GDPR – sorting the fact from the fiction

By Elizabeth Denham, Information Commissioner.

Fake-news-fines-blogThe General Data Protection Regulation comes into force on 25 May 2018.

That’s not new news. But it is a fact.

It’s also fact that not everything you read or hear about the GDPR is true.

For the most part, writers, bloggers and expert speakers have their facts straight. And what they say – and sometimes challenge – helps organisations prepare for what’s ahead.

And there’s a lot to take in. The Data Protection Bill announced this week gives more detail of the reforms beyond the GDPR, for example.

But there’s also some misinformation out there too. And I’m worried that the misinformation is in danger of being considered truth.

GDPR will stop dentists ringing patients to remind them about appointments” or “cleaners and gardeners will face massive fines that will put them out of business” or “all breaches must be reported under GDPR”. I’ve even read that big fines will help fund our work.

For the record, these are all wrong.

If this kind of misinformation goes unchecked, we risk losing sight of what this new law is about – greater transparency, enhanced rights for citizens and increased accountability.

So, I want to set the record straight. I want to bust the myths. Because I know that most organisations want to get the GDPR right when it comes into force in 289 days.

This is the first in a series of blogs to separate the fact from the fiction. We’ll be publishing future myth-busting blogs on consent, guidance, the burden on business and breach reporting.

Myth #1:

The biggest threat to organisations from the GDPR is massive fines.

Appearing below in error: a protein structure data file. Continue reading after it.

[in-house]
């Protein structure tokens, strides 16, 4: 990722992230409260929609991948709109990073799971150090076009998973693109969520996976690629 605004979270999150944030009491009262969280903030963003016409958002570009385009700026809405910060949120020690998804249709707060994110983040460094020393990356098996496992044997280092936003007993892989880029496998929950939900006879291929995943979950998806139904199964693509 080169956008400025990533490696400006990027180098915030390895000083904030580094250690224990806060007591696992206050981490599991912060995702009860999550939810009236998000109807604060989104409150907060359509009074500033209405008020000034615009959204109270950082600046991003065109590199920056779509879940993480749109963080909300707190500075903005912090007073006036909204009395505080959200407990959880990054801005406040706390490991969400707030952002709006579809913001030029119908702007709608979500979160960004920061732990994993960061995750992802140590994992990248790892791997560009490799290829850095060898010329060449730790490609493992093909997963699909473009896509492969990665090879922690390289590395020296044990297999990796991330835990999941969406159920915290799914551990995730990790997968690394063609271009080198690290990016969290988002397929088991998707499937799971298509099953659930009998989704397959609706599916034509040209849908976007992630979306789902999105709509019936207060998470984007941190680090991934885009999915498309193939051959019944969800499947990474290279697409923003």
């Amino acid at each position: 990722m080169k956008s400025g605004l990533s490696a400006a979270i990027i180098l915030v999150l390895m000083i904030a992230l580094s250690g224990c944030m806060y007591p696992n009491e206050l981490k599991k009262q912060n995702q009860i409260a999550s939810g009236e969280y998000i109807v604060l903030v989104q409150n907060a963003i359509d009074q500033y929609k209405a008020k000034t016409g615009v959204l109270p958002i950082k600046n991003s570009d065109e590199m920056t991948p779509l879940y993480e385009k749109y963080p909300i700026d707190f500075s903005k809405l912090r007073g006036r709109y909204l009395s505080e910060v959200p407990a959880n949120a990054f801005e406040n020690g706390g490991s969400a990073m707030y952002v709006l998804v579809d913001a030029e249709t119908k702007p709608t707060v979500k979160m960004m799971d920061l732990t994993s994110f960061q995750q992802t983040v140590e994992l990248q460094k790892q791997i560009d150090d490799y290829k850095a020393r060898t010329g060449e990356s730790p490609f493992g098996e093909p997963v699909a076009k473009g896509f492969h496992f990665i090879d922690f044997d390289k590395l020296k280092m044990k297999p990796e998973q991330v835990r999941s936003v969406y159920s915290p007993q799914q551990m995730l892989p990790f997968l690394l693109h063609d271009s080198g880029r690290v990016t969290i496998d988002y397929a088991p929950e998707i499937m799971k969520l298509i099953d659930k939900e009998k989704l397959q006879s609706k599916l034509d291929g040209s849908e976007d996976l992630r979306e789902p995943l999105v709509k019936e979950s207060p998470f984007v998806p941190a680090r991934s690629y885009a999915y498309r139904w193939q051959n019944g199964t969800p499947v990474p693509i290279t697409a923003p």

Fact:

This law is not about fines. It’s about putting the consumer and citizen first. We can’t lose sight of that.

Focusing on big fines makes for great headlines, but thinking that GDPR is about crippling financial punishment misses the point.

And that concerns me.

It’s true we’ll have the power to impose fines much bigger than the £500,000 limit the DPA allows us. It’s also true that companies are fearful of the maximum £17 million or 4% of turnover allowed under the new law.

But it’s scaremongering to suggest that we’ll be making early examples of organisations for minor infringements or that maximum fines will become the norm.

The ICO’s commitment to guiding, advising and educating organisations about how to comply with the law will not change under the GDPR. We have always preferred the carrot to the stick.

Our Information Rights Strategy – a blueprint for my five-year term in office – confirms that commitment.

And just look at our record:

Issuing fines has always been and will continue to be, a last resort. Last year (2016/2017) we concluded 17,300 cases. I can tell you that 16 of them resulted in fines for the organisations concerned.

And we have yet to invoke our maximum powers.

Predictions of massive fines under the GDPR that simply scale up penalties we’ve issued under the Data Protection Act are nonsense.

Don’t get me wrong, the UK fought for increased powers when the GDPR was being drawn up. Heavy fines for serious breaches reflect just how important personal data is in a 21st century world.

But we intend to use those powers proportionately and judiciously.

And while fines may be the sledgehammer in our toolbox, we have access to lots of other tools that are well-suited to the task at hand and just as effective.

Like the DPA, the GDPR gives us a suite of sanctions to help organisations comply – warnings, reprimands, corrective orders. While these will not hit organisations in the pocket – their reputations will suffer a significant blow.

And you can’t insure against that.

elizabeth-denham-blogElizabeth Denham was appointed UK Information Commissioner on 15 July 2016, having previously held the position of Information and Privacy Commissioner for British Columbia, Canada.
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93 Responses to GDPR – sorting the fact from the fiction